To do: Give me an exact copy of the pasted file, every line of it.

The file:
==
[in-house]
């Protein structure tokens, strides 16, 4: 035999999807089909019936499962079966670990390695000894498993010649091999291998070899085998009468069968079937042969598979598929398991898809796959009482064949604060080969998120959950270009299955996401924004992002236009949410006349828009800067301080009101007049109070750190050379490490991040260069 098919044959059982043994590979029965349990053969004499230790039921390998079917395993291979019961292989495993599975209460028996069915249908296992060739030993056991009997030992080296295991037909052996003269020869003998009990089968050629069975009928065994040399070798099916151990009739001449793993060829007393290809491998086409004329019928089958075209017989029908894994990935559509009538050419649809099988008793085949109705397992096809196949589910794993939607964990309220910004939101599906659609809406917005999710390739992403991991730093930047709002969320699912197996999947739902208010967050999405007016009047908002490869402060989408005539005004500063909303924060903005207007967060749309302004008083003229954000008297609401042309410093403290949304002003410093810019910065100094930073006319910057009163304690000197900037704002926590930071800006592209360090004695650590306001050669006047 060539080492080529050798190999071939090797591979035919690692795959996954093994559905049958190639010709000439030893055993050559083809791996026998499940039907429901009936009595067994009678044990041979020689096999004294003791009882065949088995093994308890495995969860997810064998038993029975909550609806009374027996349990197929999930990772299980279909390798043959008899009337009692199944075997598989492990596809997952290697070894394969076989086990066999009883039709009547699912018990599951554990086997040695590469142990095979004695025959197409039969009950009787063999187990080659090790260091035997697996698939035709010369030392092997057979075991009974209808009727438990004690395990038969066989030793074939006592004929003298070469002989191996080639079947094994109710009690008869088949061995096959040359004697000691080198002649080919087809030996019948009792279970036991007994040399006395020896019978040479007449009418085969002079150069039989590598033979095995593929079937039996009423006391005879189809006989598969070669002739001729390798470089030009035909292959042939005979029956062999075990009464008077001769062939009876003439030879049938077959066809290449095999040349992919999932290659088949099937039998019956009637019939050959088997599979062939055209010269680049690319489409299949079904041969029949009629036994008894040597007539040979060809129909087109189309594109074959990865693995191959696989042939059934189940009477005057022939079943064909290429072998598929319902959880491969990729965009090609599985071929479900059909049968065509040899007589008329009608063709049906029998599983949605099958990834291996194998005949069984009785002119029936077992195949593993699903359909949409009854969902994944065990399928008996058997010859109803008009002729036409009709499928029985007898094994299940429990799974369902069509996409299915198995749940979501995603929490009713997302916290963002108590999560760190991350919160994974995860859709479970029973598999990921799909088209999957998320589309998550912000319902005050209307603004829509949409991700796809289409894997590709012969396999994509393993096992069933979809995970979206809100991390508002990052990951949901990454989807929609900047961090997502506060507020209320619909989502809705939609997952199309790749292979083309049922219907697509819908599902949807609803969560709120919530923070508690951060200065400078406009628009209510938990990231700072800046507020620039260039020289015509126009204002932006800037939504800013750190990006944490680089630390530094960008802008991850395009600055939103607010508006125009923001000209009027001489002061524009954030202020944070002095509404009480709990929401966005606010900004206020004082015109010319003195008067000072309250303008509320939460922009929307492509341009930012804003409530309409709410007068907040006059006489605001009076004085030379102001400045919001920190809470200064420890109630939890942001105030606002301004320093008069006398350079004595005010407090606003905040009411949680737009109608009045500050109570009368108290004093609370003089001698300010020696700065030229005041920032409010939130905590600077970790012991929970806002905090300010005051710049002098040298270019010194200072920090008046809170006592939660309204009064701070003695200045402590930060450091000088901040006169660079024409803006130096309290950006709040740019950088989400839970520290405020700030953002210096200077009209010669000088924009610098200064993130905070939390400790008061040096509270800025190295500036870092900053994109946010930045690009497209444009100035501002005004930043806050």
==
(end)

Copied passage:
[in-house]
């Protein structure tokens, strides 16, 4: 035999999807089909019936499962079966670990390695000894498993010649091999291998070899085998009468069968079937042969598979598929398991898809796959009482064949604060080969998120959950270009299955996401924004992002236009949410006349828009800067301080009101007049109070750190050379490490991040260069 098919044959059982043994590979029965349990053969004499230790039921390998079917395993291979019961292989495993599975209460028996069915249908296992060739030993056991009997030992080296295991037909052996003269020869003998009990089968050629069975009928065994040399070798099916151990009739001449793993060829007393290809491998086409004329019928089958075209017989029908894994990935559509009538050419649809099988008793085949109705397992096809196949589910794993939607964990309220910004939101599906659609809406917005999710390739992403991991730093930047709002969320699912197996999947739902208010967050999405007016009047908002490869402060989408005539005004500063909303924060903005207007967060749309302004008083003229954000008297609401042309410093403290949304002003410093810019910065100094930073006319910057009163304690000197900037704002926590930071800006592209360090004695650590306001050669006047 060539080492080529050798190999071939090797591979035919690692795959996954093994559905049958190639010709000439030893055993050559083809791996026998499940039907429901009936009595067994009678044990041979020689096999004294003791009882065949088995093994308890495995969860997810064998038993029975909550609806009374027996349990197929999930990772299980279909390798043959008899009337009692199944075997598989492990596809997952290697070894394969076989086990066999009883039709009547699912018990599951554990086997040695590469142990095979004695025959197409039969009950009787063999187990080659090790260091035997697996698939035709010369030392092997057979075991009974209808009727438990004690395990038969066989030793074939006592004929003298070469002989191996080639079947094994109710009690008869088949061995096959040359004697000691080198002649080919087809030996019948009792279970036991007994040399006395020896019978040479007449009418085969002079150069039989590598033979095995593929079937039996009423006391005879189809006989598969070669002739001729390798470089030009035909292959042939005979029956062999075990009464008077001769062939009876003439030879049938077959066809290449095999040349992919999932290659088949099937039998019956009637019939050959088997599979062939055209010269680049690319489409299949079904041969029949009629036994008894040597007539040979060809129909087109189309594109074959990865693995191959696989042939059934189940009477005057022939079943064909290429072998598929319902959880491969990729965009090609599985071929479900059909049968065509040899007589008329009608063709049906029998599983949605099958990834291996194998005949069984009785002119029936077992195949593993699903359909949409009854969902994944065990399928008996058997010859109803008009002729036409009709499928029985007898094994299940429990799974369902069509996409299915198995749940979501995603929490009713997302916290963002108590999560760190991350919160994974995860859709479970029973598999990921799909088209999957998320589309998550912000319902005050209307603004829509949409991700796809289409894997590709012969396999994509393993096992069933979809995970979206809100991390508002990052990951949901990454989807929609900047961090997502506060507020209320619909989502809705939609997952199309790749292979083309049922219907697509819908599902949807609803969560709120919530923070508690951060200065400078406009628009209510938990990231700072800046507020620039260039020289015509126009204002932006800037939504800013750190990006944490680089630390530094960008802008991850395009600055939103607010508006125009923001000209009027001489002061524009954030202020944070002095509404009480709990929401966005606010900004206020004082015109010319003195008067000072309250303008509320939460922009929307492509341009930012804003409530309409709410007068907040006059006489605001009076004085030379102001400045919001920190809470200064420890109630939890942001105030606002301004320093008069006398350079004595005010407090606003905040009411949680737009109608009045500050109570009368108290004093609370003089001698300010020696700065030229005041920032409010939130905590600077970790012991929970806002905090300010005051710049002098040298270019010194200072920090008046809170006592939660309204009064701070003695200045402590930060450091000088901040006169660079024409803006130096309290950006709040740019950088989400839970520290405020700030953002210096200077009209010669000088924009610098200064993130905070939390400790008061040096509270800025190295500036870092900053994109946010930045690009497209444009100035501002005004930043806050």